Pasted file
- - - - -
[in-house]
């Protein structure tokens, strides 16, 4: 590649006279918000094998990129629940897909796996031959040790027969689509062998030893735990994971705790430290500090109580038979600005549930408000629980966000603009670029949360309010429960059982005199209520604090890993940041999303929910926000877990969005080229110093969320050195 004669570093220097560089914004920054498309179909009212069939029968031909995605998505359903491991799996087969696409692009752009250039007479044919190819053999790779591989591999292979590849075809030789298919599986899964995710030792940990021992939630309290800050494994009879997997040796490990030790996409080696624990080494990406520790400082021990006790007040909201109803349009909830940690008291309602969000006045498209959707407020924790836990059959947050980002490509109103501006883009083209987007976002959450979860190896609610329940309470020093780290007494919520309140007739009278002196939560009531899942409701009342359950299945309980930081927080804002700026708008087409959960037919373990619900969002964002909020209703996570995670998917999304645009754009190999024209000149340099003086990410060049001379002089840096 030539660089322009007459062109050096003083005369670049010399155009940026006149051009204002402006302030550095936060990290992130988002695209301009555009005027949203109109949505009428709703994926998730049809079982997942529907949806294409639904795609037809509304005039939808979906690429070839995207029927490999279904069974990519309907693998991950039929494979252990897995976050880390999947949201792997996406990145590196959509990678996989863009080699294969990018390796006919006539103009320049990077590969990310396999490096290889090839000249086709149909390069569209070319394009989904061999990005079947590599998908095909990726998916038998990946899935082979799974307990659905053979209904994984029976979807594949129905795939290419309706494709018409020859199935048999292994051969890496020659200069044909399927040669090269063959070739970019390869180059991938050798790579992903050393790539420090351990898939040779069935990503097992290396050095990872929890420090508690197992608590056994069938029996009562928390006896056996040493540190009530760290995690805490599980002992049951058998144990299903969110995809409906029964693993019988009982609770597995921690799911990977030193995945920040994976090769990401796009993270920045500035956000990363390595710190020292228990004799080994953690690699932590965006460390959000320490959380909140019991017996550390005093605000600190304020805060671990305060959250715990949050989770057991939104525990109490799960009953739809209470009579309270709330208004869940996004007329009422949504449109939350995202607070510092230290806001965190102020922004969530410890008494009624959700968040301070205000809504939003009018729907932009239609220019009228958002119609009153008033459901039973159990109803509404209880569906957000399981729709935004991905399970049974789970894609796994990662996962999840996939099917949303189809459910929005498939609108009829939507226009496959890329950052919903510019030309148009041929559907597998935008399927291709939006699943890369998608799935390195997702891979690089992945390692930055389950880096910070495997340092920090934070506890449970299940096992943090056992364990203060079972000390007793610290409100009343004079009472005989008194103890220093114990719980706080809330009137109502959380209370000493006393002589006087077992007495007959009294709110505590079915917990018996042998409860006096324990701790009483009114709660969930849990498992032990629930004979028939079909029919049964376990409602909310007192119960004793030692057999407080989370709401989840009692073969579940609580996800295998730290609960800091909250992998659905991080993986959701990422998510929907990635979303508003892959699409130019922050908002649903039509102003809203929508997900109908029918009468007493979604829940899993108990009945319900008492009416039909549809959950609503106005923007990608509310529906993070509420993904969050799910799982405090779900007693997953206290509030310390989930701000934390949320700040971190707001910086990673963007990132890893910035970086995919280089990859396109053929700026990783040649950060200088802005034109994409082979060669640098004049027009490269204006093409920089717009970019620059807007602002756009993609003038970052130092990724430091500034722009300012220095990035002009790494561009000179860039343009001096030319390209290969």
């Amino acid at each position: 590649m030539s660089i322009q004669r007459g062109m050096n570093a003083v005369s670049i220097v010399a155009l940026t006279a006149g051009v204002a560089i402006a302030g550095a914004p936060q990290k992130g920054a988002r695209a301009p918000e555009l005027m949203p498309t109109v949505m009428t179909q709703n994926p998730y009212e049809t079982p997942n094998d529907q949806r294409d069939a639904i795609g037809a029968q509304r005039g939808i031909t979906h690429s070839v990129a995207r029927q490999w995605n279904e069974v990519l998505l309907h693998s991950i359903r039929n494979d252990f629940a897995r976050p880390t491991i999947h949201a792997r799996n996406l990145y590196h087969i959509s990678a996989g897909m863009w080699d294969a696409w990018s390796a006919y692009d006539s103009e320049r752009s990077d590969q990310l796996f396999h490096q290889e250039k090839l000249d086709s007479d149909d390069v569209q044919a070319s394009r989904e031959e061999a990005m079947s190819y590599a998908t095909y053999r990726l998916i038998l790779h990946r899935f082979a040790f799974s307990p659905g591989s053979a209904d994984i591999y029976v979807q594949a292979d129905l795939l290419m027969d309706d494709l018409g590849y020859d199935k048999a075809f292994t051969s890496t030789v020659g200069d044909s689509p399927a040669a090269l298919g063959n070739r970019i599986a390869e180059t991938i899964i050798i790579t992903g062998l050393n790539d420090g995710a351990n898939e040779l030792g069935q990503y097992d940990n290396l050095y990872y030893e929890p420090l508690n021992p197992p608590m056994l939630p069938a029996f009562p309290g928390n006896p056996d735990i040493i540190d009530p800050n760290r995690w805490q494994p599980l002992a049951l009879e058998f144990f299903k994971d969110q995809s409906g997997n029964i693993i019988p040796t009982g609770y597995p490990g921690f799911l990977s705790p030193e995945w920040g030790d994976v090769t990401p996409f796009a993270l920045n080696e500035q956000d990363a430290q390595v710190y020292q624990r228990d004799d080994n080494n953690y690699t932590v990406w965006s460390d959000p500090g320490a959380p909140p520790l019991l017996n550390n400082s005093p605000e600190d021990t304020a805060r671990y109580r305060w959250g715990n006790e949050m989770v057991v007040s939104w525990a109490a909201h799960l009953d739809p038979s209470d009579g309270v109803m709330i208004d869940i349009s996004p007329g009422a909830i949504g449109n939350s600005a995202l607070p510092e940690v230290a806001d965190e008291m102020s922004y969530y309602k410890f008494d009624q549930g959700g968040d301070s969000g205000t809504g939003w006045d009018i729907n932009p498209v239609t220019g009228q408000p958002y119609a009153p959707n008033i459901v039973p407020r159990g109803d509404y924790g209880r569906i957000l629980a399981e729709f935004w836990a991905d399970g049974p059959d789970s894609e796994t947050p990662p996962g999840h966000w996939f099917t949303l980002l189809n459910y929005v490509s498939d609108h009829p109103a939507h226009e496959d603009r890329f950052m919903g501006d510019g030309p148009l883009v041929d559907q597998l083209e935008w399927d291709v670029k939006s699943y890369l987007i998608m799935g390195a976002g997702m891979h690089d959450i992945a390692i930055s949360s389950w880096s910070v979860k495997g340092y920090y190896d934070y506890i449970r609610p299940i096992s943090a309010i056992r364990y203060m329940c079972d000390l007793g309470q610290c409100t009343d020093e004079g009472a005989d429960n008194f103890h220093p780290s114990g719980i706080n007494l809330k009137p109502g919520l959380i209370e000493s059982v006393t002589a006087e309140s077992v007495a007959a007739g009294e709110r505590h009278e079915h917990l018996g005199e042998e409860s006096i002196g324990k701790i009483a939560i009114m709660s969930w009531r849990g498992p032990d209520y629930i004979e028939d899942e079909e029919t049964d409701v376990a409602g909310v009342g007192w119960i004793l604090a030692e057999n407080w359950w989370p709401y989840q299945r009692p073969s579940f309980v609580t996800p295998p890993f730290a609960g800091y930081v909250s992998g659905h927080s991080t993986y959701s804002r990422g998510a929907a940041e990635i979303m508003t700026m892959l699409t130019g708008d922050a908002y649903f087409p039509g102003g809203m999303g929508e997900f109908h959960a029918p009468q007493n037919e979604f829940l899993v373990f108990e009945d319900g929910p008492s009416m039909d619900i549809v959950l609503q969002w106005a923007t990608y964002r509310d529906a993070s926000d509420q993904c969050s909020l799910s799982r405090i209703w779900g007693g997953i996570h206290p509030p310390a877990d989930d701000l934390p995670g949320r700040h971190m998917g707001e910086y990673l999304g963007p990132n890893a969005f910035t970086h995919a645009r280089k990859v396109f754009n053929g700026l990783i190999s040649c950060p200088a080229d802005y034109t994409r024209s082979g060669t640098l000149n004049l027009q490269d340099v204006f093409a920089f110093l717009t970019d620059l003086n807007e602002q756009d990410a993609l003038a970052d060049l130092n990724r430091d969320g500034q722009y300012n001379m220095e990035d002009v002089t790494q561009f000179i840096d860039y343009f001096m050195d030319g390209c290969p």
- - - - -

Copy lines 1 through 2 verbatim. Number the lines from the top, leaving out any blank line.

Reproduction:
[in-house]
């Protein structure tokens, strides 16, 4: 590649006279918000094998990129629940897909796996031959040790027969689509062998030893735990994971705790430290500090109580038979600005549930408000629980966000603009670029949360309010429960059982005199209520604090890993940041999303929910926000877990969005080229110093969320050195 004669570093220097560089914004920054498309179909009212069939029968031909995605998505359903491991799996087969696409692009752009250039007479044919190819053999790779591989591999292979590849075809030789298919599986899964995710030792940990021992939630309290800050494994009879997997040796490990030790996409080696624990080494990406520790400082021990006790007040909201109803349009909830940690008291309602969000006045498209959707407020924790836990059959947050980002490509109103501006883009083209987007976002959450979860190896609610329940309470020093780290007494919520309140007739009278002196939560009531899942409701009342359950299945309980930081927080804002700026708008087409959960037919373990619900969002964002909020209703996570995670998917999304645009754009190999024209000149340099003086990410060049001379002089840096 030539660089322009007459062109050096003083005369670049010399155009940026006149051009204002402006302030550095936060990290992130988002695209301009555009005027949203109109949505009428709703994926998730049809079982997942529907949806294409639904795609037809509304005039939808979906690429070839995207029927490999279904069974990519309907693998991950039929494979252990897995976050880390999947949201792997996406990145590196959509990678996989863009080699294969990018390796006919006539103009320049990077590969990310396999490096290889090839000249086709149909390069569209070319394009989904061999990005079947590599998908095909990726998916038998990946899935082979799974307990659905053979209904994984029976979807594949129905795939290419309706494709018409020859199935048999292994051969890496020659200069044909399927040669090269063959070739970019390869180059991938050798790579992903050393790539420090351990898939040779069935990503097992290396050095990872929890420090508690197992608590056994069938029996009562928390006896056996040493540190009530760290995690805490599980002992049951058998144990299903969110995809409906029964693993019988009982609770597995921690799911990977030193995945920040994976090769990401796009993270920045500035956000990363390595710190020292228990004799080994953690690699932590965006460390959000320490959380909140019991017996550390005093605000600190304020805060671990305060959250715990949050989770057991939104525990109490799960009953739809209470009579309270709330208004869940996004007329009422949504449109939350995202607070510092230290806001965190102020922004969530410890008494009624959700968040301070205000809504939003009018729907932009239609220019009228958002119609009153008033459901039973159990109803509404209880569906957000399981729709935004991905399970049974789970894609796994990662996962999840996939099917949303189809459910929005498939609108009829939507226009496959890329950052919903510019030309148009041929559907597998935008399927291709939006699943890369998608799935390195997702891979690089992945390692930055389950880096910070495997340092920090934070506890449970299940096992943090056992364990203060079972000390007793610290409100009343004079009472005989008194103890220093114990719980706080809330009137109502959380209370000493006393002589006087077992007495007959009294709110505590079915917990018996042998409860006096324990701790009483009114709660969930849990498992032990629930004979028939079909029919049964376990409602909310007192119960004793030692057999407080989370709401989840009692073969579940609580996800295998730290609960800091909250992998659905991080993986959701990422998510929907990635979303508003892959699409130019922050908002649903039509102003809203929508997900109908029918009468007493979604829940899993108990009945319900008492009416039909549809959950609503106005923007990608509310529906993070509420993904969050799910799982405090779900007693997953206290509030310390989930701000934390949320700040971190707001910086990673963007990132890893910035970086995919280089990859396109053929700026990783040649950060200088802005034109994409082979060669640098004049027009490269204006093409920089717009970019620059807007602002756009993609003038970052130092990724430091500034722009300012220095990035002009790494561009000179860039343009001096030319390209290969």